Connecticut Safe Boating Study Guide


DOCKING AND MOORING

Docking or mooring your vessel can be the most challenging of boating operations. Maneuvering your vessel into a dock or a mooring marker in calm conditions is hard enough—add high traffic, choppy water, and windy conditions to the mix and you quickly realize that proper docking and mooring is a real skill. Keep the following factors in mind for effective docking and mooring:


PREPARATION

When you approach the dock, slow your speed, secure fenders on the docking side, and ready the docking lines.


TRAFFIC

If you are headed to a marina with limited docking stations, you may have to wait until stations open up. Be patient and courteous; approach only when you see an open station and have communicated your intention to other vessels that are departing and waiting.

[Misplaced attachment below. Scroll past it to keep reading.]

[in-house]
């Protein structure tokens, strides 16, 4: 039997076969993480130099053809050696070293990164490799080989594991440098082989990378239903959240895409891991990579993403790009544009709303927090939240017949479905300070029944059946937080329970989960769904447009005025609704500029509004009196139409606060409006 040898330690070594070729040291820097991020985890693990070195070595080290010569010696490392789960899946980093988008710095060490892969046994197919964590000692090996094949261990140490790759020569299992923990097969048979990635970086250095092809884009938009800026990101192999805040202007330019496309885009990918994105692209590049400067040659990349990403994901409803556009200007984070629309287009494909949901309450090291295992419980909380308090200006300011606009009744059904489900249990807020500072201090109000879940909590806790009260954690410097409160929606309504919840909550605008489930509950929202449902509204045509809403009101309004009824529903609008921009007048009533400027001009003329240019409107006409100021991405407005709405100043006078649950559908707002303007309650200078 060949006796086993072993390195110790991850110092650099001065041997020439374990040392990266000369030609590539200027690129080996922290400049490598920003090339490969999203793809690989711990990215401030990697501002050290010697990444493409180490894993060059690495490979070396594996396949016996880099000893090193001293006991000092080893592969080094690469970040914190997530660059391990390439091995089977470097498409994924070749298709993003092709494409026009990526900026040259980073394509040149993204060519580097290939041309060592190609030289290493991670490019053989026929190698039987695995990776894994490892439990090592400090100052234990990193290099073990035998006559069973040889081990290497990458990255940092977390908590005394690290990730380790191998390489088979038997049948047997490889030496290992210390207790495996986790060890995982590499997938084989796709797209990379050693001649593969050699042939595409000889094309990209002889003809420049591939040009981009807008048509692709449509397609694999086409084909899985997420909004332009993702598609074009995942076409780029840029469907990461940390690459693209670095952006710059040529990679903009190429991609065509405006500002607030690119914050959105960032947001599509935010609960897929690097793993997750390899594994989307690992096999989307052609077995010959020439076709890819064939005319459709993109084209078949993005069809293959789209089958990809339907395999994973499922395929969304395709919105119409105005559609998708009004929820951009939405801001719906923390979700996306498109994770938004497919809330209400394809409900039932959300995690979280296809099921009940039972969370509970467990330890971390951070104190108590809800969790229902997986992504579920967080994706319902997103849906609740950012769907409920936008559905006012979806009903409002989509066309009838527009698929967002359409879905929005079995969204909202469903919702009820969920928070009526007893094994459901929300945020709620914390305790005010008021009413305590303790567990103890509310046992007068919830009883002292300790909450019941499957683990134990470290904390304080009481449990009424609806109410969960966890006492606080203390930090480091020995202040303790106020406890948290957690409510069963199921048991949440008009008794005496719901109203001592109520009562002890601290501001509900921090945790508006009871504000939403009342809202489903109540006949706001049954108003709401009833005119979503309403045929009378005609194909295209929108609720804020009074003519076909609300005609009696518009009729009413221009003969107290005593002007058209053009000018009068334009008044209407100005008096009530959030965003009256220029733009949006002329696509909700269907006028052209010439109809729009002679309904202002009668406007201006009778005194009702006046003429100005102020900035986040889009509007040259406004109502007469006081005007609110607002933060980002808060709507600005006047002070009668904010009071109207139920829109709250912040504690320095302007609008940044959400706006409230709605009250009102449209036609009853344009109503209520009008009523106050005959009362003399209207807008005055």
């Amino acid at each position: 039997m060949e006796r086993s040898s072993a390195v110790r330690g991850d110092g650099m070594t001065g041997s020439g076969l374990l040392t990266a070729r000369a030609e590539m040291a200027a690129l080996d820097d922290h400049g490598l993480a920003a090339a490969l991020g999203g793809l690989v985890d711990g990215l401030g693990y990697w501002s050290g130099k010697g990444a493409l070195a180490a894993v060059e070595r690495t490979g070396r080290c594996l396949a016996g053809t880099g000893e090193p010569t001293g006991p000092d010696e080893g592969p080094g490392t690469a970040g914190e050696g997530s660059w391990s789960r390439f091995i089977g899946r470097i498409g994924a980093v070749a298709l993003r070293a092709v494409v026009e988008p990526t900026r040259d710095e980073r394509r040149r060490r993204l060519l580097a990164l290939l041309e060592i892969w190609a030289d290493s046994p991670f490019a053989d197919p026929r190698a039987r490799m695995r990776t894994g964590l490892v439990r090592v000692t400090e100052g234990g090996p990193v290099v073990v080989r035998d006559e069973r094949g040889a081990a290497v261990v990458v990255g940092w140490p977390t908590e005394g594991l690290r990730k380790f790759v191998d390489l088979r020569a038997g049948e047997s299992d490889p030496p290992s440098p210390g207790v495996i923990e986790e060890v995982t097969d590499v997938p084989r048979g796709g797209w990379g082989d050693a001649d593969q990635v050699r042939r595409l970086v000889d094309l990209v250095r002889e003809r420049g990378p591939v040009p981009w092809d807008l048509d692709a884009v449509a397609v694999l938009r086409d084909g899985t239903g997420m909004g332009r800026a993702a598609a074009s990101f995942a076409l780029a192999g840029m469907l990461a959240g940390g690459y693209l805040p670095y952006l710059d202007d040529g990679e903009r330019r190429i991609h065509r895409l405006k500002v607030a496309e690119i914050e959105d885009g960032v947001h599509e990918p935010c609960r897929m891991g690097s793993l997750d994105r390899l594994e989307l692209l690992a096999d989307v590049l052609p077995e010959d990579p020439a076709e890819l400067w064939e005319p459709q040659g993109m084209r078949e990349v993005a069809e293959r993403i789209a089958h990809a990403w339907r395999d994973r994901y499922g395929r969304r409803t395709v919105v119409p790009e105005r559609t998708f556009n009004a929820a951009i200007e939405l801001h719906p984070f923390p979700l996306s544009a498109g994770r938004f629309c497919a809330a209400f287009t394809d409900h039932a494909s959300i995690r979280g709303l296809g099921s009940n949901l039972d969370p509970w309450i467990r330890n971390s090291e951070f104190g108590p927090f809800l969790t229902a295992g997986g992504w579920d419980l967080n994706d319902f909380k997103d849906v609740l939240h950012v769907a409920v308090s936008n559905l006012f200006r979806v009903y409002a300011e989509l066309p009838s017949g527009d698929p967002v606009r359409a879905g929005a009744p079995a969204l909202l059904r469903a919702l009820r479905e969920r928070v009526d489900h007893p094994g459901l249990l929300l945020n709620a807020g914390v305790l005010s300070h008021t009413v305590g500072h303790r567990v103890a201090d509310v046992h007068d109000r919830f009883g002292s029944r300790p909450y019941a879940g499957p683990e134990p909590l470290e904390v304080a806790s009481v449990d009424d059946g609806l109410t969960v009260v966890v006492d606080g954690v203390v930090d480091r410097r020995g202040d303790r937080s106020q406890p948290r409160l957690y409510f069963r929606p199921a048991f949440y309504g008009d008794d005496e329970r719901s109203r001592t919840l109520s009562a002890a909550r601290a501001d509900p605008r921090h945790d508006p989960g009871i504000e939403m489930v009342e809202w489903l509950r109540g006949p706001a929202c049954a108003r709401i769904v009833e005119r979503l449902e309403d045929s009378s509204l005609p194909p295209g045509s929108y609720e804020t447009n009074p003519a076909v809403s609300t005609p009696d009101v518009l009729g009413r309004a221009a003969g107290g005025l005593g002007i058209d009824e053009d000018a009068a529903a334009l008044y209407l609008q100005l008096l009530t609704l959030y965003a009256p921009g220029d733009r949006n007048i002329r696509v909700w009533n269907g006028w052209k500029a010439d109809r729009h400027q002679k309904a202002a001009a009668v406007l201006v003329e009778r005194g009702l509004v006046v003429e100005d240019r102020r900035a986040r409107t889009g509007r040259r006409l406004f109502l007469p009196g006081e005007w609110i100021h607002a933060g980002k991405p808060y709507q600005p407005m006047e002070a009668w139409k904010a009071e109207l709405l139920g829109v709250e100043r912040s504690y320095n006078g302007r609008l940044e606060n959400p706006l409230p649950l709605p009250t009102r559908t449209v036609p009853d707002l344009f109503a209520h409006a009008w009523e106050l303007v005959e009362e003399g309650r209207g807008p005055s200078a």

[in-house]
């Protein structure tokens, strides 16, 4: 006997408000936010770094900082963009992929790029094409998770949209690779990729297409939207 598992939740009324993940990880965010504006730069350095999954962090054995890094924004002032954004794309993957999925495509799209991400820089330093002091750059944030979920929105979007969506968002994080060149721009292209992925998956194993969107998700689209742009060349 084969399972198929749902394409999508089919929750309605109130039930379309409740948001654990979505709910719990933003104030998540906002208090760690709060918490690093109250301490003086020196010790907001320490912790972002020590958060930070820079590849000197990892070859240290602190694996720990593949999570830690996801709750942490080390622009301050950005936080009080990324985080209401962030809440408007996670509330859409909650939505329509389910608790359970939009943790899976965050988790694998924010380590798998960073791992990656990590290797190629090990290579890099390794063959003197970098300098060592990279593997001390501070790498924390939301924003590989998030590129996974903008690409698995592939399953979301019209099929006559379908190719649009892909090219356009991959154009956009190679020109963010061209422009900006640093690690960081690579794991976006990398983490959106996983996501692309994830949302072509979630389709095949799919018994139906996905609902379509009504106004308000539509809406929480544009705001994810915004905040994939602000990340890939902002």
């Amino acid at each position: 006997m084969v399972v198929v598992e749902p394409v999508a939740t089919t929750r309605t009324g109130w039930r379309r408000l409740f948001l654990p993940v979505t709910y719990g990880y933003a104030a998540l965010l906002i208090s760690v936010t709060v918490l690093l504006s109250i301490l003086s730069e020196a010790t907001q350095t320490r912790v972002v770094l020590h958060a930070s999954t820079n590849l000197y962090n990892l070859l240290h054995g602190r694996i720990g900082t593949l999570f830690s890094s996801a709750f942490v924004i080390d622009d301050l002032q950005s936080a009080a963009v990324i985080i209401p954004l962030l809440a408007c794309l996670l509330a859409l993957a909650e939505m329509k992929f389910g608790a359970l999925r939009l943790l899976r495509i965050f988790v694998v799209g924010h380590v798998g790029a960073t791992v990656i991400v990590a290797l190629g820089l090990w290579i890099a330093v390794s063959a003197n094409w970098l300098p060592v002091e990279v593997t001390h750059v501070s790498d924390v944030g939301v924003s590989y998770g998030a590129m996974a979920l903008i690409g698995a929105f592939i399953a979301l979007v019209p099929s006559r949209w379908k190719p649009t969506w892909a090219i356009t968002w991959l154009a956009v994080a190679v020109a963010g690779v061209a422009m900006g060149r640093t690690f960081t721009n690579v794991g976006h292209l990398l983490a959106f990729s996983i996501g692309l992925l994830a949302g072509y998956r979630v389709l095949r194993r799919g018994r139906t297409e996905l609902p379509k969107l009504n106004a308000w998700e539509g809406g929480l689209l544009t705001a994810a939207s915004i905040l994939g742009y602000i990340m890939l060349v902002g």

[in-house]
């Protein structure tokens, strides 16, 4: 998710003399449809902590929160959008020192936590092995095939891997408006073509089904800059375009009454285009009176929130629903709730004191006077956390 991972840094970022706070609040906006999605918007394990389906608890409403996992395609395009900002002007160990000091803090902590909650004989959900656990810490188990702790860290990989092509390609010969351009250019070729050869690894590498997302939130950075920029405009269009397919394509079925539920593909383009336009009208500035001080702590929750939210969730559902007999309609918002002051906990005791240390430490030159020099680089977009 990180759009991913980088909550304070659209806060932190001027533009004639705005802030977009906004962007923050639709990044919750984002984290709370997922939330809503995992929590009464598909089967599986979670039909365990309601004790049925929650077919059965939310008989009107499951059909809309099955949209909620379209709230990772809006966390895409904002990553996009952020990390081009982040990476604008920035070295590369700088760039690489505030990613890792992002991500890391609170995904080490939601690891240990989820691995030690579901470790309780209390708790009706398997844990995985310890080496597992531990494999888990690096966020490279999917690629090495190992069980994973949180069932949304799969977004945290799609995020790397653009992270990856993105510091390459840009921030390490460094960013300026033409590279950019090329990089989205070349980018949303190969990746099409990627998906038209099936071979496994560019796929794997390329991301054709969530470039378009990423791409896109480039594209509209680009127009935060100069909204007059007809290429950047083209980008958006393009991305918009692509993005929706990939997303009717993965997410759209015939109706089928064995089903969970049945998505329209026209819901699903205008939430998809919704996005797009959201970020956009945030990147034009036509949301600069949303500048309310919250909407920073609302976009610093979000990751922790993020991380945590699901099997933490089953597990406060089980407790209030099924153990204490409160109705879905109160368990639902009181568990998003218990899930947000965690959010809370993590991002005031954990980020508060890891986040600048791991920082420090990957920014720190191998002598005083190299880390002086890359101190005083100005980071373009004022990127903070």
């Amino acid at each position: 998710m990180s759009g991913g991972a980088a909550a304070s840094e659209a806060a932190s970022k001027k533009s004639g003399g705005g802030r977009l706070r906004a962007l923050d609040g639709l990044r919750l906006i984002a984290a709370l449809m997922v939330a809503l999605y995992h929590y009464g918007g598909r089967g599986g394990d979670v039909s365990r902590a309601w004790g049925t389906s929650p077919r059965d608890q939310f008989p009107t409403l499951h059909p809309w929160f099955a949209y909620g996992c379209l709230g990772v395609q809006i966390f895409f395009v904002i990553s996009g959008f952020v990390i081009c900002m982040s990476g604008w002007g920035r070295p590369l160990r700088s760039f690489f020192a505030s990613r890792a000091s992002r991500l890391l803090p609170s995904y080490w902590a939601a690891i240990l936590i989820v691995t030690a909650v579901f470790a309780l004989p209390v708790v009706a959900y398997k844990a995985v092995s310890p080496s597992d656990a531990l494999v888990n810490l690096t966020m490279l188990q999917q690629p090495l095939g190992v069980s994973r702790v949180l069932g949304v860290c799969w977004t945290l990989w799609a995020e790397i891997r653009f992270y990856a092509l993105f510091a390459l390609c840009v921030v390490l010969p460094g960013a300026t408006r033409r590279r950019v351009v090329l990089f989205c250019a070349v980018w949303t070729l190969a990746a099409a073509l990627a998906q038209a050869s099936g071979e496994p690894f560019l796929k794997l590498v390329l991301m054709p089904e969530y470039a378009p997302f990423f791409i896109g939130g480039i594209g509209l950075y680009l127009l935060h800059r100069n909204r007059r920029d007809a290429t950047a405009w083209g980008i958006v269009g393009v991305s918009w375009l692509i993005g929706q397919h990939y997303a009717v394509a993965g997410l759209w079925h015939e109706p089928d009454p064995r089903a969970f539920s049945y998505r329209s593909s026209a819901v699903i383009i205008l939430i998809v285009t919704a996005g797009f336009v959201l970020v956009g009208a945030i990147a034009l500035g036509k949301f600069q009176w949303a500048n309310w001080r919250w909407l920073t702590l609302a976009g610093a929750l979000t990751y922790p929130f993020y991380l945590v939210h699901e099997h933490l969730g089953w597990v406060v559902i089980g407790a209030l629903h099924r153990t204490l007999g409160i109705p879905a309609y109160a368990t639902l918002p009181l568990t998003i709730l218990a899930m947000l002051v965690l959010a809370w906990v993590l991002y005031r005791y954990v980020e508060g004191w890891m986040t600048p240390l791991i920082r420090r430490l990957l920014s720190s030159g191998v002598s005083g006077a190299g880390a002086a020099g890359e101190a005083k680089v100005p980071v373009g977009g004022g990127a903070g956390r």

WIND AND CURRENT

The direction of the wind and the flow of the water current have a huge impact on docking.


IN YOUR FACE

If the wind is in your face, you will need to approach the dock at a steep angle (30°-45°) and swing the boat quickly. Secure the bow first, and then reverse until the sternrear portion of a vessel. swings in.


AT YOUR BACK

If the wind is at your back, you should approach the dock at a shallow angle (10°-20°), then stop the boat and allow the wind to drift the boat into the dock.

IF POSSIBLE, APPROACH THE DOCK WITH THE WIND INTO YOUR FACE: YOU HAVE MUCH MORE CONTROL WHEN DOCKING INTO THE WIND.